The Safe Medical Devices Act of 1990 requires hospitals, long-term care facilities, and others to report to the FDA any deaths, serious illnesses, and injuries associated with the use of medical devices, including bedrails. The FDA MedWatch reporting program receives reports of entrapment hazards. Manufacturers and users, however, often fail to report the events to regulatory agencies such as the FDA or fail to note event details. To improve the quality of entrapment event reports, the FDA recommends reporting the following important and helpful details:

* Exact location or zone of entrapment

* Body part entrapped and, if possible, the part's size (e.g., head breadth, neck diameter, chest depth)

* Rail position (e.g., fully raised, intermediate, or lowered)

* Type of rails in use (e.g., full length, 3/4-length, 1/2-length, split rails, or 1/4-length)

* Number of rails raised at the time of the adverse event

* Mattress height and height of the rail from the top of the mattress

* Information on the size of the gap that contributed to the entrapment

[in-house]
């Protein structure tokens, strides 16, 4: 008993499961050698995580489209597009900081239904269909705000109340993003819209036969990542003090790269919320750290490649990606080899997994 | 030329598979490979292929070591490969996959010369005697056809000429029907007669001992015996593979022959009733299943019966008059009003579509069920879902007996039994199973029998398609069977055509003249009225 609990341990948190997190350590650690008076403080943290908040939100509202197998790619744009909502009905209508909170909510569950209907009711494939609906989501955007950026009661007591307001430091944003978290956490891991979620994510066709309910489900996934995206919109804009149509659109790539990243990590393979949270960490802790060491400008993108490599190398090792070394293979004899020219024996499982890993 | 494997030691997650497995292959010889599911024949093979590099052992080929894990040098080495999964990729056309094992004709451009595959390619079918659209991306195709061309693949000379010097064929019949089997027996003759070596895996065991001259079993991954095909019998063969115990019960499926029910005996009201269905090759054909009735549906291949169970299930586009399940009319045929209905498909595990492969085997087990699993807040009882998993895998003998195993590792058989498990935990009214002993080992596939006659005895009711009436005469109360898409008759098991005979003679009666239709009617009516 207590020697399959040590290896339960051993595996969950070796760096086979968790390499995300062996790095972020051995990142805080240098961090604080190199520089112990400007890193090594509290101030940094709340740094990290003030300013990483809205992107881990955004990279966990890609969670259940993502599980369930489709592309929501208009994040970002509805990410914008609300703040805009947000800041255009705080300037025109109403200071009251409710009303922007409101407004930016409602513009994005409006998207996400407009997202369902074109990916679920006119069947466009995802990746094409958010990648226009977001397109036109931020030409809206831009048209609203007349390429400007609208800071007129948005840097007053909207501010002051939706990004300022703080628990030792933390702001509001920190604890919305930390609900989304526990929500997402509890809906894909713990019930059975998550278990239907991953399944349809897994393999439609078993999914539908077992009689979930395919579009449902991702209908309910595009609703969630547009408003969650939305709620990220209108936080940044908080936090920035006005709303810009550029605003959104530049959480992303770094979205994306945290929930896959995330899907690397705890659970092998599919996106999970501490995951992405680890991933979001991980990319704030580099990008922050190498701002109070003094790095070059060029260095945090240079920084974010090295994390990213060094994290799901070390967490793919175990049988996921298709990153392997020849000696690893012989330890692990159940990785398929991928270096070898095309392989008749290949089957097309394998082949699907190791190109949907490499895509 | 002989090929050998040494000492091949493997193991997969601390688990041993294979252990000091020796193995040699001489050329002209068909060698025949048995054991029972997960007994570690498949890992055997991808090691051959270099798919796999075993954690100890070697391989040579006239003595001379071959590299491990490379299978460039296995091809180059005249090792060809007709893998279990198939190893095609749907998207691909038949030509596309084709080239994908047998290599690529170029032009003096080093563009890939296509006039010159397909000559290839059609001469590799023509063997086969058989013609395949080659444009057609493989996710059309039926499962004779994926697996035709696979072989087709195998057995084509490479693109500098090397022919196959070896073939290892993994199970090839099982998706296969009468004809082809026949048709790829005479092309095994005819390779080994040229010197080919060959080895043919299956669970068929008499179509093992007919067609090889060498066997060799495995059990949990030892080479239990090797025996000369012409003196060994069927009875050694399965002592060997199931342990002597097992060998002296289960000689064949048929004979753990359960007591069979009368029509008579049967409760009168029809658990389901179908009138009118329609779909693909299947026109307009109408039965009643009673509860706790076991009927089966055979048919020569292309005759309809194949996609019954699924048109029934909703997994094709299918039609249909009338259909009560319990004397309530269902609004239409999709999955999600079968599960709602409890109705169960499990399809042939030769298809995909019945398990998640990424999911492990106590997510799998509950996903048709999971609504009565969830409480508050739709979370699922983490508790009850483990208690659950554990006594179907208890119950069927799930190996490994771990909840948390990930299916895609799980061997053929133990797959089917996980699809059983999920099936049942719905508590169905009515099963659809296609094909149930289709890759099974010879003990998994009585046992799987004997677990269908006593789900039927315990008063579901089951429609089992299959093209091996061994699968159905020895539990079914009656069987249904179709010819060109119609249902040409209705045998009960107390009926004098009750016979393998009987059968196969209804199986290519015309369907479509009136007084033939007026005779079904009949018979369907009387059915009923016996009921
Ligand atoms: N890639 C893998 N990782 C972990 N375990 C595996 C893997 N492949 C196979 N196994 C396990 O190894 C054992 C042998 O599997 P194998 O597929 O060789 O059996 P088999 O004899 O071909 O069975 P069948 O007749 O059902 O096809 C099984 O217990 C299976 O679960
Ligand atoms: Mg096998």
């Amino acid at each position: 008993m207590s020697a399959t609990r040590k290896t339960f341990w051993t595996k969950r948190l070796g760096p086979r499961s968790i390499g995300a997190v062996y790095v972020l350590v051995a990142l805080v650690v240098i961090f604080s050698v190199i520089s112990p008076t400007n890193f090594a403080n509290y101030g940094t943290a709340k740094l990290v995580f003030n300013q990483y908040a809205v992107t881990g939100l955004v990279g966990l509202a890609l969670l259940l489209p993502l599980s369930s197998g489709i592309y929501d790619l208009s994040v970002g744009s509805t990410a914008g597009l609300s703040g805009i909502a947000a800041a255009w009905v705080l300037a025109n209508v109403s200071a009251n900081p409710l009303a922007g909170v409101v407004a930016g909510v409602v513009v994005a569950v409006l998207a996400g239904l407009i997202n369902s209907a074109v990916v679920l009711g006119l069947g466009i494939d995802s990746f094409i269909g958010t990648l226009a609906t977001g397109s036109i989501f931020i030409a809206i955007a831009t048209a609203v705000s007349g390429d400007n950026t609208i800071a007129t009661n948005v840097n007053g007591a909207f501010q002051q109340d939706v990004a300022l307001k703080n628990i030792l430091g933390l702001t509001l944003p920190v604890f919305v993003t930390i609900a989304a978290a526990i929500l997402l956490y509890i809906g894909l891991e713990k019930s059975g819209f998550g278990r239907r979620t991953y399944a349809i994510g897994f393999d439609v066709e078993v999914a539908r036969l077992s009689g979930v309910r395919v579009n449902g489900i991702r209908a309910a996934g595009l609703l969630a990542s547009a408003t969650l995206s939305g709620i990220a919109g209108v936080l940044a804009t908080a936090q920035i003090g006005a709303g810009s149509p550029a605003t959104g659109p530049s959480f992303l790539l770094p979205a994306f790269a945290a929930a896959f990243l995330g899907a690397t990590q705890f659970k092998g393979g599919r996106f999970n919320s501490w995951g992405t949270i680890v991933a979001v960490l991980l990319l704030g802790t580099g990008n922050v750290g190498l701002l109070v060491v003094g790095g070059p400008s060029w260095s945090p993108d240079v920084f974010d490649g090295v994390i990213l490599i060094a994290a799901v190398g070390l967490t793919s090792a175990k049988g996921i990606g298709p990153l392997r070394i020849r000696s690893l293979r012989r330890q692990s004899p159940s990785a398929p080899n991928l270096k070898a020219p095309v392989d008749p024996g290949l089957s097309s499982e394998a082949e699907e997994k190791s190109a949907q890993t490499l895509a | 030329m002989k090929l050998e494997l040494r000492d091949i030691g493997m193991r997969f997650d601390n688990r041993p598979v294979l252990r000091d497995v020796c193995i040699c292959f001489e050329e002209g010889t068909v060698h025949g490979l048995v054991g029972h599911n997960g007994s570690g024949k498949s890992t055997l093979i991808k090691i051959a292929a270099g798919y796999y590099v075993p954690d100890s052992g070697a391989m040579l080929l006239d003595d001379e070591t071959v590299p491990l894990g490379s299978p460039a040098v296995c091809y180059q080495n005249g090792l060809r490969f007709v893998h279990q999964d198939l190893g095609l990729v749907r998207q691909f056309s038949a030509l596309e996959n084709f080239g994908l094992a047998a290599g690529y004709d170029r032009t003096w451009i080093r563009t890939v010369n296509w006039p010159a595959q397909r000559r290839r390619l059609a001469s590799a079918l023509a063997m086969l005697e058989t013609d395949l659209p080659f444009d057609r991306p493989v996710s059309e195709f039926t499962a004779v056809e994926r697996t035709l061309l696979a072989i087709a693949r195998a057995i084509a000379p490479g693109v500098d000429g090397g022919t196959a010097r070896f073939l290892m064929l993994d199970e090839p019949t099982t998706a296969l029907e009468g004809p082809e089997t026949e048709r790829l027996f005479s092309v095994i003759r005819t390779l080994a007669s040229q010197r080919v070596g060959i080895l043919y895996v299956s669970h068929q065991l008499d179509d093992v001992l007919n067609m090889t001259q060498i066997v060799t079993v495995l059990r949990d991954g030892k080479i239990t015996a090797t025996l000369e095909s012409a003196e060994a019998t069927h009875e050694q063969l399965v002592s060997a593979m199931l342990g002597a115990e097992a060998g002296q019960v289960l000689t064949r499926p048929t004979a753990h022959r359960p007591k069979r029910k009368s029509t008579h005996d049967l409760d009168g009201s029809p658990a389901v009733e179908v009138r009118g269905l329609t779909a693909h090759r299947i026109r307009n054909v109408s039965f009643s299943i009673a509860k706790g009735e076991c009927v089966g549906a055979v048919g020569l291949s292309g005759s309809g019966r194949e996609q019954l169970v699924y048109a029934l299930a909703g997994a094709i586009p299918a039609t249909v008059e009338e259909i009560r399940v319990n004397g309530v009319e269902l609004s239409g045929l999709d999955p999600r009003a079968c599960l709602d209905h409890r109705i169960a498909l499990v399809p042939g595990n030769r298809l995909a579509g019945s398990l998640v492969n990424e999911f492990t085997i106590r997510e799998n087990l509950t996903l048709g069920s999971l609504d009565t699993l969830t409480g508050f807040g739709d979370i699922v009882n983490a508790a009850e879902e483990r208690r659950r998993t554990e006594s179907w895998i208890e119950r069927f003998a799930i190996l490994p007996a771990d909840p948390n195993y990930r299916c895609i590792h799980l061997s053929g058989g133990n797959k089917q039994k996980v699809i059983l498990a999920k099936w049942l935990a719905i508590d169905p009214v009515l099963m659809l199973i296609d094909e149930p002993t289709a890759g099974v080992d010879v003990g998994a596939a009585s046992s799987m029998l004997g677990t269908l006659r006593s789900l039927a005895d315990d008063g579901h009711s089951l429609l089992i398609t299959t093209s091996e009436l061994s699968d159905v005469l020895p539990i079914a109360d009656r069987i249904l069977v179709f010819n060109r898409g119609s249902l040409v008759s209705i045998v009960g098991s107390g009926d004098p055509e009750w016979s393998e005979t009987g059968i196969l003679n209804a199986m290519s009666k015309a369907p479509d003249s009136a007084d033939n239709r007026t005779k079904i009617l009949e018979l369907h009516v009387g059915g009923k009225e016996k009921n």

The FDA also recommends reporting the articulation of the bed deck (i.e., which sections of the deck were raised) and the approximate degree of elevation for each deck section. Resident/patient care and rest occur in different deck positions and, in accommodating these, bedrails may be an integral part of the bed frame or be removable. They may consist of one full-length rail per side or one or more shorter rails per side. Bedrails may be a fixed height or adjustable in height and may move as the head or foot sections of the bed are raised or lowered. This bed movement is known as articulation. Some entrapment areas change in size upon articulation and may pose additional entrapment risks. The articulation of the bed introduces complex geometries that make applying the dimensional criteria to reduce entrapment difficult. The dimensional recommendations in the draft guidance apply to hospital beds in the flat deck position and rails in the fully raised position, except where noted.